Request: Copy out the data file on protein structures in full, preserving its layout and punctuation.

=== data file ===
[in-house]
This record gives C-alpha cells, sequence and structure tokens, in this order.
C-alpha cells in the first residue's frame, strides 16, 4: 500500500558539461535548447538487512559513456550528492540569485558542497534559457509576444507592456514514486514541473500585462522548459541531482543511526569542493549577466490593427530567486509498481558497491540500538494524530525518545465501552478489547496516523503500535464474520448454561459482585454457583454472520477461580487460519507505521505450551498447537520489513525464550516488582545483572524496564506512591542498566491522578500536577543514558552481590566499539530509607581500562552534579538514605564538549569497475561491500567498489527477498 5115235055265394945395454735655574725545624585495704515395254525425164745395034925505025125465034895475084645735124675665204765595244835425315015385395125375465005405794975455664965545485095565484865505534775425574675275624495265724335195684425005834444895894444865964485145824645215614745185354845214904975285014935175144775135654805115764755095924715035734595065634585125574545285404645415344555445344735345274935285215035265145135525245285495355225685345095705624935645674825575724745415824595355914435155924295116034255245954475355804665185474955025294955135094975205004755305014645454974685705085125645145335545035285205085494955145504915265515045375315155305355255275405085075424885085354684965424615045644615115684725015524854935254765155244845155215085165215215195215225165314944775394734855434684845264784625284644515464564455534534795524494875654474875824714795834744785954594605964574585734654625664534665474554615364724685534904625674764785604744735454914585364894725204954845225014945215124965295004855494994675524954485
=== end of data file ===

[in-house]
This record gives C-alpha cells, sequence and structure tokens, in this order.
C-alpha cells in the first residue's frame, strides 16, 4: 500500500558539461535548447538487512559513456550528492540569485558542497534559457509576444507592456514514486514541473500585462522548459541531482543511526569542493549577466490593427530567486509498481558497491540500538494524530525518545465501552478489547496516523503500535464474520448454561459482585454457583454472520477461580487460519507505521505450551498447537520489513525464550516488582545483572524496564506512591542498566491522578500536577543514558552481590566499539530509607581500562552534579538514605564538549569497475561491500567498489527477498 5115235055265394945395454735655574725545624585495704515395254525425164745395034925505025125465034895475084645735124675665204765595244835425315015385395125375465005405794975455664965545485095565484865505534775425574675275624495265724335195684425005834444895894444865964485145824645215614745185354845214904975285014935175144775135654805115764755095924715035734595065634585125574545285404645415344555445344735345274935285215035265145135525245285495355225685345095705624935645674825575724745415824595355914435155924295116034255245954475355804665185474955025294955135094975205004755305014645454974685705085125645145335545035285205085494955145504915265515045375315155305355255275405085075424885085354684965424615045644615115684725015524854935254765155244845155215085165215215195215225165314944775394734855434684845264784625284644515464564455534534795524494875654474875824714795834744785954594605964574585734654625664534665474554615364724685534904625674764785604744735454914585364894725204954845225014945215124965295004855494994675524954485